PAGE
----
Similarly, the jury heard credible testimony from defendant's two daughters, who both described how the stabbings were different from defendant's normal seizure behavior. Like Dr. Greenfield, both daughters perceived that defendant was not having a seizure at the time of the September 2003 episode. Although the daughters are not mental health experts, their first-hand observations and repeated experience with defendant's prior seizures was probative evidence that factually reinforced Dr. Greenfield's professional assessment.
We are mindful that defendant's own mental health experts, Dr. Samuel and Dr. Glass, offered competing opinions that defendant had not, in fact, acted knowingly or purposely when he attacked his family members on the morning of September 15, 2003. Nevertheless, the jury was entitled to reject their opinions and instead adopt the expert opinions of the State's expert, Dr. Greenfield. See, e.g., Brown v. Brown, 348 N.J. Super. 466, 478 (App. Div.), certif. denied, 174 N.J. 193 (2002); see also Model Jury Charge (Criminal), "Expert Testimony" (2002). In fact, during his summation, defense counsel specifically argued that the issue of whether his client "knew the nature and quality of the acts" he had committed would turn upon whether the jury would believe, on the one hand, Dr. Greenfield, or, on the other hand, Dr. Samuel and Dr. Glass.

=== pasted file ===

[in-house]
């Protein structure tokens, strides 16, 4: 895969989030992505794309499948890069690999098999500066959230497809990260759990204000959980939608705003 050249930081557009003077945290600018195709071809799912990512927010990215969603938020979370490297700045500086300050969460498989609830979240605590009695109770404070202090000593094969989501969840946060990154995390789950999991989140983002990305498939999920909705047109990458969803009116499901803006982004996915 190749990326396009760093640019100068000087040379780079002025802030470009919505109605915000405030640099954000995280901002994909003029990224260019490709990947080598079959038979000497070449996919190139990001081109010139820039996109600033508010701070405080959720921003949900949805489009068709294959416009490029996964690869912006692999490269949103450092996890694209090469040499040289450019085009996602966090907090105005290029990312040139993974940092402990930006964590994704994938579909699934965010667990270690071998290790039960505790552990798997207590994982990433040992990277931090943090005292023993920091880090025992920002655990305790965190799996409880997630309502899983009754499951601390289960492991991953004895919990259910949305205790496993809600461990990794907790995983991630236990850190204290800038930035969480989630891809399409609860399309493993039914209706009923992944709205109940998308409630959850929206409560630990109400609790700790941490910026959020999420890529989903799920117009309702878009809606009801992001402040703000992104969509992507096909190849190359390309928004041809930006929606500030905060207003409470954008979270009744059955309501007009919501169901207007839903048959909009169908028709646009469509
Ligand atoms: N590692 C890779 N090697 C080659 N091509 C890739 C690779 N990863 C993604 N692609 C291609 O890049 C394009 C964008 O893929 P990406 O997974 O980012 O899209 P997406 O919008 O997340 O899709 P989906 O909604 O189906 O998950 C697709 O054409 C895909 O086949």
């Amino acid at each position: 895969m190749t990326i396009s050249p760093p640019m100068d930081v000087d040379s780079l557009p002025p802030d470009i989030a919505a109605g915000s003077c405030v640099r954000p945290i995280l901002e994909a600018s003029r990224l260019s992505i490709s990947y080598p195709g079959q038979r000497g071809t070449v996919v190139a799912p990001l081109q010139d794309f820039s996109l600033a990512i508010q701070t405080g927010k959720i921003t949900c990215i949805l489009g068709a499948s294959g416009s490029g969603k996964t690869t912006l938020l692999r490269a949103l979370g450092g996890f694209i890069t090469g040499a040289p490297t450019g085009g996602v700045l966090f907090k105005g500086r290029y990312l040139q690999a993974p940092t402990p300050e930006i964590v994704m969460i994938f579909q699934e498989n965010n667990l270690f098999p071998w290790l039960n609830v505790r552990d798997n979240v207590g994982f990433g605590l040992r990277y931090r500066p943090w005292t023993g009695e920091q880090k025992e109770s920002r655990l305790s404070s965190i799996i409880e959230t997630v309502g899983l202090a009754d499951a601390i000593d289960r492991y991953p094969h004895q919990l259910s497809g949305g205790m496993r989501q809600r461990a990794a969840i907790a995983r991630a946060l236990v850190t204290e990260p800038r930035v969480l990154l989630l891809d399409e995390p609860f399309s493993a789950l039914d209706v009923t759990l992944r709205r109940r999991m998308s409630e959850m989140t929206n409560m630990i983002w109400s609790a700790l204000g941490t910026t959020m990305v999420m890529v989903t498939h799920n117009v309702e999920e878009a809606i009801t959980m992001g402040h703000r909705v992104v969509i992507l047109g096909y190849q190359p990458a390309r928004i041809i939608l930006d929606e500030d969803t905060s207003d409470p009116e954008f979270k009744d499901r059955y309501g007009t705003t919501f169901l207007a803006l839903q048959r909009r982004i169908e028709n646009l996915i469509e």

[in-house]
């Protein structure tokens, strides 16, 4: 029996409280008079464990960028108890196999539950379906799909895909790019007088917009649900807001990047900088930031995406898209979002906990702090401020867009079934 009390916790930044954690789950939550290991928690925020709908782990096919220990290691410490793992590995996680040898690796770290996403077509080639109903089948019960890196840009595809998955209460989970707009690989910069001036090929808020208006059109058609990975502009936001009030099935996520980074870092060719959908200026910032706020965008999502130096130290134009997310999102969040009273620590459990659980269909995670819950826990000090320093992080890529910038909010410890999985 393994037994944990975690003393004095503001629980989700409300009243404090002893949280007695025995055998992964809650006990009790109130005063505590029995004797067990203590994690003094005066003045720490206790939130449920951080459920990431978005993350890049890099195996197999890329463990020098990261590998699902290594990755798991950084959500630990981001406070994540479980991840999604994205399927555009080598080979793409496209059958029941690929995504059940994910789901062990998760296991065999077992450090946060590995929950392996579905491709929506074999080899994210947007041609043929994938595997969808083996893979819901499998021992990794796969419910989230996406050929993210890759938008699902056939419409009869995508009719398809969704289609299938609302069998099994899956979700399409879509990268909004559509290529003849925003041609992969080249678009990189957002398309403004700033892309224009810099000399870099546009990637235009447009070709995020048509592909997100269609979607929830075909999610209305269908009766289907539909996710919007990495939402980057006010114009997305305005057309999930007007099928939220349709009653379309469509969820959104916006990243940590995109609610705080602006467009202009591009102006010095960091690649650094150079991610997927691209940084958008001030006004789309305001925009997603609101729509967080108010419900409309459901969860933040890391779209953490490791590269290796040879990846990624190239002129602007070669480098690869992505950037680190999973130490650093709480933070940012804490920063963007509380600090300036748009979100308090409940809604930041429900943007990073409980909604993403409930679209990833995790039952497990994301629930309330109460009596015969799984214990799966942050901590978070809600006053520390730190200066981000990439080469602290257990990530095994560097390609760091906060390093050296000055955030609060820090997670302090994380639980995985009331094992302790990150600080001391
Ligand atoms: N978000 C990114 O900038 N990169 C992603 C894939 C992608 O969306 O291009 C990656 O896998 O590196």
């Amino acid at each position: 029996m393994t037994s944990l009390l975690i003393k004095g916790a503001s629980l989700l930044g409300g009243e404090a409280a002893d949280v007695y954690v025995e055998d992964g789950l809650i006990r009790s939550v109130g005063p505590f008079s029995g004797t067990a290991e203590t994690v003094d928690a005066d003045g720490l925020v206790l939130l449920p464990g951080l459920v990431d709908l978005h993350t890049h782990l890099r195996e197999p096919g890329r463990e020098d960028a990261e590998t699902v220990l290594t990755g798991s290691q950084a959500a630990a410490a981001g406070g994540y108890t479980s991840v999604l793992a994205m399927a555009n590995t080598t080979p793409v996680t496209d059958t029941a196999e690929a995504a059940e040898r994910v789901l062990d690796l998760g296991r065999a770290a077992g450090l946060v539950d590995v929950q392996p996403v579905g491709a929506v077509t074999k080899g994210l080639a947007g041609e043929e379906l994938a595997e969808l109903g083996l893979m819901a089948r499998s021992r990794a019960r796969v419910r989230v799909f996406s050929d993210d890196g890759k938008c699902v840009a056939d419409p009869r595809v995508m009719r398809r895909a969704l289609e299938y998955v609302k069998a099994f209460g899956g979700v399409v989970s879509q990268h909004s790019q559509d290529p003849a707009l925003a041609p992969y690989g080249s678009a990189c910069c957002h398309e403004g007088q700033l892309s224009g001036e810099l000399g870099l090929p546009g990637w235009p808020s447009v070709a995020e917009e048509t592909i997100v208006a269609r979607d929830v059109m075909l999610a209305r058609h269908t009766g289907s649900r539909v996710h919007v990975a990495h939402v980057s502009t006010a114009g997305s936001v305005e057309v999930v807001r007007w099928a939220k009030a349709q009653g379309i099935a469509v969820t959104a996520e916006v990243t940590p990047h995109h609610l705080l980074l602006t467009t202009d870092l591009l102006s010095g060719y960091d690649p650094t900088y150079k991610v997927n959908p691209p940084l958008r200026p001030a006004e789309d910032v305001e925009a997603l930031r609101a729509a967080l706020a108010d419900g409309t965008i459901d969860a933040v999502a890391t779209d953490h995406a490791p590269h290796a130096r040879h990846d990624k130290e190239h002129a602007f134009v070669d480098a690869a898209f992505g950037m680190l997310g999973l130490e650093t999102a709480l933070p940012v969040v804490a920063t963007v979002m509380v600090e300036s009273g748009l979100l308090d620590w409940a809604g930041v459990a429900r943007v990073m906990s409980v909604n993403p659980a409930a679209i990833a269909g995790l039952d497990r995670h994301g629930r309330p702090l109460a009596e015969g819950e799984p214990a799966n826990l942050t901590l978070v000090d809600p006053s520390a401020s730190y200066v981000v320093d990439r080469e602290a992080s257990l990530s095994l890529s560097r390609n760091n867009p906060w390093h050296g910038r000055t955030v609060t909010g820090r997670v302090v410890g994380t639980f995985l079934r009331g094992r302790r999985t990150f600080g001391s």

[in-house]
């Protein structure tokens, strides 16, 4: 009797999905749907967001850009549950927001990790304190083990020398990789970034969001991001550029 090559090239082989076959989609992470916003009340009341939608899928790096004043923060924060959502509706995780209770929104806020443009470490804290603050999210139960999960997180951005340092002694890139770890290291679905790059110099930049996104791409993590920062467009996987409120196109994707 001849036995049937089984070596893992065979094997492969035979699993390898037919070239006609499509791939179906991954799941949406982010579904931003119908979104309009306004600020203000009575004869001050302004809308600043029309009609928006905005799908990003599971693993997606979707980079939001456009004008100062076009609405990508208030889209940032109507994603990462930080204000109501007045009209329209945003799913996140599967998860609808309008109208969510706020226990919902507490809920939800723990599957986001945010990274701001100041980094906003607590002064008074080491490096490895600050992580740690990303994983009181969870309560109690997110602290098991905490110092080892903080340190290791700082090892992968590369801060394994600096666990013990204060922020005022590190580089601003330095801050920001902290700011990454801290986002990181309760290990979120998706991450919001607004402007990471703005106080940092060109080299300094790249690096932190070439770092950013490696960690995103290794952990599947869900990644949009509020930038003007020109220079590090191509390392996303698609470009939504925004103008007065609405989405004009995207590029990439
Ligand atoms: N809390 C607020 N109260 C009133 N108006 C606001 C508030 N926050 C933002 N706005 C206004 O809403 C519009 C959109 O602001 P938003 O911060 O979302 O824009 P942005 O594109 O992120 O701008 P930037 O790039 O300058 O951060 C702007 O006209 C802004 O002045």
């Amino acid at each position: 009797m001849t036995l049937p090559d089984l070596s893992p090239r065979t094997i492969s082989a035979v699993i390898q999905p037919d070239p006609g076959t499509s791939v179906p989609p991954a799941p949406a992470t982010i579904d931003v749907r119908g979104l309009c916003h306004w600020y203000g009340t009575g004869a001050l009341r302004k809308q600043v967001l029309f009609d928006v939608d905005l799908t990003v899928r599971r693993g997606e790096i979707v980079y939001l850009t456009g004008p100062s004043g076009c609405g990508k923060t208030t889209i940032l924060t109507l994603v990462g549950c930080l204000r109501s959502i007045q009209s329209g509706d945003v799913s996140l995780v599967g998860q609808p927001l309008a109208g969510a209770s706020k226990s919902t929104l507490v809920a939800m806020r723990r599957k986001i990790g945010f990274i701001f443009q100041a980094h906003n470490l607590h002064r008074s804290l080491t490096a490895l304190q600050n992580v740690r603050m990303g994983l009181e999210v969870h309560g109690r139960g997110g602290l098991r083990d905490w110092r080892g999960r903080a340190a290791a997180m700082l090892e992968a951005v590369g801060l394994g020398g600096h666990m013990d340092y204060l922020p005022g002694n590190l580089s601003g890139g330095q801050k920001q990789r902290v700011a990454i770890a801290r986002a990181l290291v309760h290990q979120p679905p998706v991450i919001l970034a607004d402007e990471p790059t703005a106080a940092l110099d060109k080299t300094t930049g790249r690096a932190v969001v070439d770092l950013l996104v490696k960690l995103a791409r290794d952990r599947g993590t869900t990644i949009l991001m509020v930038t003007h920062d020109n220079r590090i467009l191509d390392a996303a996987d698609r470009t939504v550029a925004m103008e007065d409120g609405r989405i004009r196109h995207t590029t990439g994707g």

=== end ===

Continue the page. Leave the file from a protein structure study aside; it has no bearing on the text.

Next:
Moreover, as we have already described in Part I, supra, the defense experts made several significant concessions during their respective cross-examinations. Among other things, Dr. Samuel admitted that defendant was aware of the events of the prior night and throughout the morning of September 15, including entering the kitchen. Defendant was aware that his daughter jumped on his back, and recalled being scared and hiding when he heard the police officers. Dr. Samuel also conceded that defendant would have needed a certain amount of motor control to remove knives from a butchers block and later replace them, which suggests that he was conscious of his actions -- both before and after his attacks on all three of the victims inside the house.
Dr. Glass, meanwhile, acknowledged that defendant had a "bizarre awareness" of the events surrounding the stabbings. Moreover, defendant points to no possible reason -- other than for the illegal purpose of attacking the victims -- for why he might have possessed or planned to use the kitchen knife.
As for the assaults on the police officers, Lieutenant Davenport credibly described defendant's intentional kicking of him. Officers McFadden and Mattioli both credibly described defendant's kicking of McFadden in the cell after trying -- apparently purposely -- to divert their attention. The jury was entitled to evaluate the credibility of these police witnesses and find them credible. See State v. Locurto, 157 N.J. 463, 471-72 (1999) (noting the need for appellate courts to defer generally to the factual findings made by the trier of fact).